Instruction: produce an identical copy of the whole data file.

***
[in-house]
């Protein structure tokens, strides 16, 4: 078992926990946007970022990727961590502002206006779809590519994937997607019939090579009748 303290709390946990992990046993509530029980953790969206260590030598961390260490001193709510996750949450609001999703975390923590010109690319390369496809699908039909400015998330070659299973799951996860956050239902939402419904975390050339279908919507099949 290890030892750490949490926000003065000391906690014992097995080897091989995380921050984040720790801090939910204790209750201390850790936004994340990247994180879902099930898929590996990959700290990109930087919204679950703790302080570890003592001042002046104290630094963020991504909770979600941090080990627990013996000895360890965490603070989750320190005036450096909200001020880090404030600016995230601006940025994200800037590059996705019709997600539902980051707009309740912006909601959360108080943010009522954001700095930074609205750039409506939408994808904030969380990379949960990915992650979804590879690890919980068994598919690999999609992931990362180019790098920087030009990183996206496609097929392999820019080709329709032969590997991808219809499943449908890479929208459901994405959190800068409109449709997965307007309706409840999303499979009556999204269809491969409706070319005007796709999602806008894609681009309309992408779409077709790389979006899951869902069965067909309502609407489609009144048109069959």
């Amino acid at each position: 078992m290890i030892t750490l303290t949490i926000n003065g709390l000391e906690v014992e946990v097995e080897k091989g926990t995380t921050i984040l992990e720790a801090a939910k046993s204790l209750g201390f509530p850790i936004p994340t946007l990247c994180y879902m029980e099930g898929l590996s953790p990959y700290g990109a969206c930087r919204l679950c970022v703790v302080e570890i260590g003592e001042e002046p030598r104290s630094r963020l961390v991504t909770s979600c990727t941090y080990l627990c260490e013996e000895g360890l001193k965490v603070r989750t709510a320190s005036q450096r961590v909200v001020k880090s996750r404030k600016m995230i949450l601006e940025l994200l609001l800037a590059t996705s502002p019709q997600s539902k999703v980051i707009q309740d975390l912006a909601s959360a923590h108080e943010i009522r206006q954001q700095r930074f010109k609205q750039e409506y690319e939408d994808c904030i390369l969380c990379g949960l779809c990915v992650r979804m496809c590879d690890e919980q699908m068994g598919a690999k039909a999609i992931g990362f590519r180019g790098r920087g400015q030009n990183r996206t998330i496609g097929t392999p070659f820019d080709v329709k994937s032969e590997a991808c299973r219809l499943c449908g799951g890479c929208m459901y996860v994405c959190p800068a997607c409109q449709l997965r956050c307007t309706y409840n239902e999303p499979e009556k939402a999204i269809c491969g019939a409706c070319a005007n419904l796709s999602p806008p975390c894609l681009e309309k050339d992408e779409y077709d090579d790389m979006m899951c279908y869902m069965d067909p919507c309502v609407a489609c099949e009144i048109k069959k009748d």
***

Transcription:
[in-house]
């Protein structure tokens, strides 16, 4: 078992926990946007970022990727961590502002206006779809590519994937997607019939090579009748 303290709390946990992990046993509530029980953790969206260590030598961390260490001193709510996750949450609001999703975390923590010109690319390369496809699908039909400015998330070659299973799951996860956050239902939402419904975390050339279908919507099949 290890030892750490949490926000003065000391906690014992097995080897091989995380921050984040720790801090939910204790209750201390850790936004994340990247994180879902099930898929590996990959700290990109930087919204679950703790302080570890003592001042002046104290630094963020991504909770979600941090080990627990013996000895360890965490603070989750320190005036450096909200001020880090404030600016995230601006940025994200800037590059996705019709997600539902980051707009309740912006909601959360108080943010009522954001700095930074609205750039409506939408994808904030969380990379949960990915992650979804590879690890919980068994598919690999999609992931990362180019790098920087030009990183996206496609097929392999820019080709329709032969590997991808219809499943449908890479929208459901994405959190800068409109449709997965307007309706409840999303499979009556999204269809491969409706070319005007796709999602806008894609681009309309992408779409077709790389979006899951869902069965067909309502609407489609009144048109069959």
């Amino acid at each position: 078992m290890i030892t750490l303290t949490i926000n003065g709390l000391e906690v014992e946990v097995e080897k091989g926990t995380t921050i984040l992990e720790a801090a939910k046993s204790l209750g201390f509530p850790i936004p994340t946007l990247c994180y879902m029980e099930g898929l590996s953790p990959y700290g990109a969206c930087r919204l679950c970022v703790v302080e570890i260590g003592e001042e002046p030598r104290s630094r963020l961390v991504t909770s979600c990727t941090y080990l627990c260490e013996e000895g360890l001193k965490v603070r989750t709510a320190s005036q450096r961590v909200v001020k880090s996750r404030k600016m995230i949450l601006e940025l994200l609001l800037a590059t996705s502002p019709q997600s539902k999703v980051i707009q309740d975390l912006a909601s959360a923590h108080e943010i009522r206006q954001q700095r930074f010109k609205q750039e409506y690319e939408d994808c904030i390369l969380c990379g949960l779809c990915v992650r979804m496809c590879d690890e919980q699908m068994g598919a690999k039909a999609i992931g990362f590519r180019g790098r920087g400015q030009n990183r996206t998330i496609g097929t392999p070659f820019d080709v329709k994937s032969e590997a991808c299973r219809l499943c449908g799951g890479c929208m459901y996860v994405c959190p800068a997607c409109q449709l997965r956050c307007t309706y409840n239902e999303p499979e009556k939402a999204i269809c491969g019939a409706c070319a005007n419904l796709s999602p806008p975390c894609l681009e309309k050339d992408e779409y077709d090579d790389m979006m899951c279908y869902m069965d067909p919507c309502v609407a489609c099949e009144i048109k069959k009748d």